On October 07, the police in the capital city continued to summon her for questioning on the next day. When the young girl refused to go to the police station, on October 08, the police sent a second order to request her to meet with investigation officersat a police station on Friday.
Ms. Yen said she will not go to the meeting as requested since she had nothing to talk with the police.
About two weeks ago, Hanoi police detained five Luong Tam TV staff: journalist Nguyen Vu Binh, anchor Le Yen, cameraman Pham Dac Dat, video technician Nguyen Manh Cuong, and translator Le Thu Ha. Police also confiscated all their personal belongings and Luong Tam TV’s equipments, including a camcorder, a Sony Anpha 58 camera, a lighting kit for studio with four tripods and four lights, three laptops, a tablet, four phones, three USB drives, $100 of cash, furniture and other devices for the studio.
After questioning the five activists for a whole day, the police released them late at night. When dozens of other activists gathered at the police headquarters in Hai Ba Trung district to demand for their unconditional release, the local authorities sent dozens of police officers, militia and thugs to suppress them, beating some activists.
The Hanoi police’s harassment of the staff of Luong Tam TV is part of the ongoing political crackdown the communist government has intensified recently to silence local dissent ahead of the 12th National Congress of the ruling communist party slated for early 2016.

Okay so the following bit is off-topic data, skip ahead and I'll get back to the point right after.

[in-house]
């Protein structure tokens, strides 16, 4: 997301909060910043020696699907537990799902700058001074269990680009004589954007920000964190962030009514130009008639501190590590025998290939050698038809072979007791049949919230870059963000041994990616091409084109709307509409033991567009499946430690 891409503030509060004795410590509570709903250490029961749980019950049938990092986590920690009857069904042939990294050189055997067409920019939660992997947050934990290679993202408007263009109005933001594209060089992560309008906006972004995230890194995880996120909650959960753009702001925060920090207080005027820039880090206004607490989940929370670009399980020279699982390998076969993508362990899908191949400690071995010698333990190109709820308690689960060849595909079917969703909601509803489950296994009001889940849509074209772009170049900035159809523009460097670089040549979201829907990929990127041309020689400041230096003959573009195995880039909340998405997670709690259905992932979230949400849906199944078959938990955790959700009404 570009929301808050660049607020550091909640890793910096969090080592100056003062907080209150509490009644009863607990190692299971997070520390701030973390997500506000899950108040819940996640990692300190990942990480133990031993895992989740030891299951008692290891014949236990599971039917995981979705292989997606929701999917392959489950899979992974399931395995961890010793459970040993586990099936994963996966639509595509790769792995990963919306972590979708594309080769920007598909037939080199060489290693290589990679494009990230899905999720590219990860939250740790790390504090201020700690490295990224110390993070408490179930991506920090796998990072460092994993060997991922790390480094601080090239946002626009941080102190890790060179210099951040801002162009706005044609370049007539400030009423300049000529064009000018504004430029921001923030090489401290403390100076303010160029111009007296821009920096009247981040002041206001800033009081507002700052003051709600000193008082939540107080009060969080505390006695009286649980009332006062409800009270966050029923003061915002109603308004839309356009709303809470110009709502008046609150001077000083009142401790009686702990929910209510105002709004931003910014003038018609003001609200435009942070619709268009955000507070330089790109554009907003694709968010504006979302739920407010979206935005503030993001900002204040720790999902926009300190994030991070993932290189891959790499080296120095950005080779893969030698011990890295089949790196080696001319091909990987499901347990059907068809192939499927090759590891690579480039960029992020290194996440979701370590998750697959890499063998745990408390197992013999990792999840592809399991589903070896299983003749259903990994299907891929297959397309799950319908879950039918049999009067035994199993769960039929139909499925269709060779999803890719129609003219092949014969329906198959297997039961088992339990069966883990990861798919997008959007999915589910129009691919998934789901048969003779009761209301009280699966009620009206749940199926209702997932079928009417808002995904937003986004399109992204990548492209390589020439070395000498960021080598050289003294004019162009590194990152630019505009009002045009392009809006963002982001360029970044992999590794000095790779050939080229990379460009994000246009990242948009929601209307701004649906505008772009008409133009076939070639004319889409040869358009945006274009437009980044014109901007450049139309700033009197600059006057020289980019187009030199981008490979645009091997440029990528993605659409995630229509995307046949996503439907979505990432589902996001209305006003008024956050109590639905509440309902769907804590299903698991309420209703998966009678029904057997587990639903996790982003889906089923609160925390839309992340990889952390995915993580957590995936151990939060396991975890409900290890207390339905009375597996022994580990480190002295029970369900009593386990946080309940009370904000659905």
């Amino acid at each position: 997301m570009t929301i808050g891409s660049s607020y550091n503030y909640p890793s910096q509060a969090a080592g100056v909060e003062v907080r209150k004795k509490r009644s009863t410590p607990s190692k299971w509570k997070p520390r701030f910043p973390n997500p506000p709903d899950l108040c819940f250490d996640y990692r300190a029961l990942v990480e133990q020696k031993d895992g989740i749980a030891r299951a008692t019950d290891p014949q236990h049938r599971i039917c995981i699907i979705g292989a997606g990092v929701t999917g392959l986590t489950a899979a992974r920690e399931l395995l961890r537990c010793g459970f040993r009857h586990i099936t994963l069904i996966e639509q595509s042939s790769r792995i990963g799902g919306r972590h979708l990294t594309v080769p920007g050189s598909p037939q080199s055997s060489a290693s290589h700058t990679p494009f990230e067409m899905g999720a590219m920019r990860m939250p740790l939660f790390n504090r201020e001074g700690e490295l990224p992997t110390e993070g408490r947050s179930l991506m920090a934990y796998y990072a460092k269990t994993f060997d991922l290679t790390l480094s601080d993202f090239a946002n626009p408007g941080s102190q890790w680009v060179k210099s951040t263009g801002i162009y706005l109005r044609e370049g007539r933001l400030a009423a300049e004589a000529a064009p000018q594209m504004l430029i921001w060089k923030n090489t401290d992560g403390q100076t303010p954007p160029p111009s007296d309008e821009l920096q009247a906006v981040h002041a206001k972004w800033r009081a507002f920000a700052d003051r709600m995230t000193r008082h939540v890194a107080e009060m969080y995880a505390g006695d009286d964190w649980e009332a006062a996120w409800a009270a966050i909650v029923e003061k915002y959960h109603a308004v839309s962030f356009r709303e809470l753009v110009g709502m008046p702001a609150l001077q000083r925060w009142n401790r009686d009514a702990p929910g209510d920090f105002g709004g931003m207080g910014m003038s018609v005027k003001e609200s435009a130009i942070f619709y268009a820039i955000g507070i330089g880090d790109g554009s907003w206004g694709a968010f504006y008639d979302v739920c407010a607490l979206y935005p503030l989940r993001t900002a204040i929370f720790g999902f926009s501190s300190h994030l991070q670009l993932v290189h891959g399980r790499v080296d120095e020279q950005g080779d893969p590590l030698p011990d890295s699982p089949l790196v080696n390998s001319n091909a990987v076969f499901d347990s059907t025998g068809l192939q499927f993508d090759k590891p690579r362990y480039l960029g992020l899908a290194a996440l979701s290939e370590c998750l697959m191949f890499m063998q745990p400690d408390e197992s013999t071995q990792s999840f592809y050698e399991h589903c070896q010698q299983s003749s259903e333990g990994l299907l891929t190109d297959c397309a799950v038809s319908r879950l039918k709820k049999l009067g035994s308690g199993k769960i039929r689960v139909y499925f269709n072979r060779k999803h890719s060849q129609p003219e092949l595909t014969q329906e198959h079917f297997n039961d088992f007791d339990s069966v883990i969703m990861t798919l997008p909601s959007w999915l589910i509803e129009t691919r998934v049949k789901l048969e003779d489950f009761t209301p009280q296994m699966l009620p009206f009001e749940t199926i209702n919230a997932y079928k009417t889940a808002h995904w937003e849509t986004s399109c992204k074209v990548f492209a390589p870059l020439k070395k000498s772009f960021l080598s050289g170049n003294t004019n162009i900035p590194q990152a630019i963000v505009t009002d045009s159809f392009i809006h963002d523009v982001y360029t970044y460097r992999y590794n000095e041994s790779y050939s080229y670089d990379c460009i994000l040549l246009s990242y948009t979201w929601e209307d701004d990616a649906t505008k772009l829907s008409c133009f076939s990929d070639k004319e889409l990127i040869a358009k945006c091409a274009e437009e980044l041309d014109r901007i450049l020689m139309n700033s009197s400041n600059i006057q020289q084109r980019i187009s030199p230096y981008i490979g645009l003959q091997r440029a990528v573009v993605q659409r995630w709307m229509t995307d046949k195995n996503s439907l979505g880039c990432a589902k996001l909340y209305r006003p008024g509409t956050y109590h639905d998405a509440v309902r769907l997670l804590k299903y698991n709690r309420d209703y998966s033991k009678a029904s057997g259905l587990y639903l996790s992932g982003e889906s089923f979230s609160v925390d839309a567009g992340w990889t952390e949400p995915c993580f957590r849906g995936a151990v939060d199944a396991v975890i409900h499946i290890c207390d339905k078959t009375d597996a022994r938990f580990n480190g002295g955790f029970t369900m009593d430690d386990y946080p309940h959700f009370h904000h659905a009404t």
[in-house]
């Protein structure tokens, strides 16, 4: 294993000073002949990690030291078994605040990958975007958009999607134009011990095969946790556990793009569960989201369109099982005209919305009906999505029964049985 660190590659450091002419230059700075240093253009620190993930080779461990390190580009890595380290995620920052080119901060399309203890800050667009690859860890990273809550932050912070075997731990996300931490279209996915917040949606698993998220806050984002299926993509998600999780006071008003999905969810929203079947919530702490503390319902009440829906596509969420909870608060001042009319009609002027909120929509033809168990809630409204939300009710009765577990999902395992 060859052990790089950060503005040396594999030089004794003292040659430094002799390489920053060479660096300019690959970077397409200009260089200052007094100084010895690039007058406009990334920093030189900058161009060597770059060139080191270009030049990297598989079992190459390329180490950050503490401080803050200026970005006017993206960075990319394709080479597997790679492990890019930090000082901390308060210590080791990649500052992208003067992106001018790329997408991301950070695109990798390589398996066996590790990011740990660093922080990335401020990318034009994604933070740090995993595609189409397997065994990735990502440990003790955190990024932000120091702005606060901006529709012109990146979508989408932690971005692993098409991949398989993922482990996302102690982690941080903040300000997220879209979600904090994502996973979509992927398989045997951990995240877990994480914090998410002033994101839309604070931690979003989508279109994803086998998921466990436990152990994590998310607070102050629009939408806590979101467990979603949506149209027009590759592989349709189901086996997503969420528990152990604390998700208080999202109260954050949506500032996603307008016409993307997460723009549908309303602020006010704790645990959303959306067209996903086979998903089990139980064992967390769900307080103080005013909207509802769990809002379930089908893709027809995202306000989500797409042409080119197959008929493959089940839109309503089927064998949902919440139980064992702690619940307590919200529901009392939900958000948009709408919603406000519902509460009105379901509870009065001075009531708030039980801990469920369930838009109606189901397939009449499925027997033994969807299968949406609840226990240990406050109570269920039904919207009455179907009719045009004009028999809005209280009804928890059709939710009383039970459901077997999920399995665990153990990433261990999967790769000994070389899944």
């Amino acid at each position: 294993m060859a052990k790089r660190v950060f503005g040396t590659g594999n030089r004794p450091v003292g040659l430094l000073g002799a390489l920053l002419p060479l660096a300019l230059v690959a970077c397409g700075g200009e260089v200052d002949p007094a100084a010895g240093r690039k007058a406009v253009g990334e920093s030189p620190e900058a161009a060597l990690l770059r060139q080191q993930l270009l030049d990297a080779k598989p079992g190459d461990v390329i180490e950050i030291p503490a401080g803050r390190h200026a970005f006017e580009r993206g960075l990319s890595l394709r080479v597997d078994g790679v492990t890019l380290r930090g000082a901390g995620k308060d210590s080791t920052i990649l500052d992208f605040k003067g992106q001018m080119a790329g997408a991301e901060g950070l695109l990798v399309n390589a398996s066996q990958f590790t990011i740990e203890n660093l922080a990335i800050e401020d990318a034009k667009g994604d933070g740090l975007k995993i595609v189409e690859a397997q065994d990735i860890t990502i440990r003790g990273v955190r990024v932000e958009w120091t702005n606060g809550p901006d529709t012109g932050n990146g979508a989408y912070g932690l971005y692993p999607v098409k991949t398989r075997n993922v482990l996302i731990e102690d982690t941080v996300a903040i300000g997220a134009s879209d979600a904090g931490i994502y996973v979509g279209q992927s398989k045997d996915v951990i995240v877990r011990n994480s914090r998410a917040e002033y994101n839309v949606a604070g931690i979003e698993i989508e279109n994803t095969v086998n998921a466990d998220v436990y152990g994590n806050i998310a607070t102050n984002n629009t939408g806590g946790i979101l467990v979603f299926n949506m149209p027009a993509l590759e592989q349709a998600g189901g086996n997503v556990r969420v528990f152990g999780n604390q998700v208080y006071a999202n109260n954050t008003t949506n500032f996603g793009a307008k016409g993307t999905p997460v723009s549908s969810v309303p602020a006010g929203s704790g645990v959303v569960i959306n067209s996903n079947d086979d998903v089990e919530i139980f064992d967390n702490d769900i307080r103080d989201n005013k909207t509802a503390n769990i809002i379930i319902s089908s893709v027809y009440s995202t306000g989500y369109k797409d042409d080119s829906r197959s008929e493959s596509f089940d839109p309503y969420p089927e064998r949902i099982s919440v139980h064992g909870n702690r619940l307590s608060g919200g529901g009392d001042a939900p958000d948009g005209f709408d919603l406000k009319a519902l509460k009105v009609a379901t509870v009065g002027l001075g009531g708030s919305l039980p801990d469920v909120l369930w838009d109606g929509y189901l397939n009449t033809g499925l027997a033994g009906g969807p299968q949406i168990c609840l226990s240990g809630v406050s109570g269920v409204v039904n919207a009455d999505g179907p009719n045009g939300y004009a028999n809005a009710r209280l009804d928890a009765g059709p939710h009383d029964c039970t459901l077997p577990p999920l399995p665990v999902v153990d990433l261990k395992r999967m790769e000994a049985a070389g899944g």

The communist government in Hanoi has strived not to allow establishment of private newspapers and other broadcast means as well as the setting up of opposition parties.
On October 1, 18 unsanctioned civil society organizations and four individuals in Vietnam voiced their support for the joint statement of the Former Vietnamese Prisoners of Conscience and the Brothers for Democracy Association condemning the suppression by the Hanoi police against Luong Tam (Conscience) TV.
Luong Tam TV produced three video clips about human rights violations in Vietnam and broadcast them on the Internet, the first of which was released on August 19. Every program lasted about eight minutes.
The programs received huge support from the public and tens of thousands of people watched them.
The Luong Tam TV team said they will release the 4th program soon.
On October 7, the Hanoi police also summoned pro-democracy activist Ngo Duy Quyen to a police station to regarding an open letter he sent to Minister of Public Security General Tran Dai Quang earlier this year. Mr. Quyen considered the summoning illegal and refused to go to the meeting with security officers.
Authorities in Thua Thien-Hue Seize Land Belonging to Catholic Thien An Church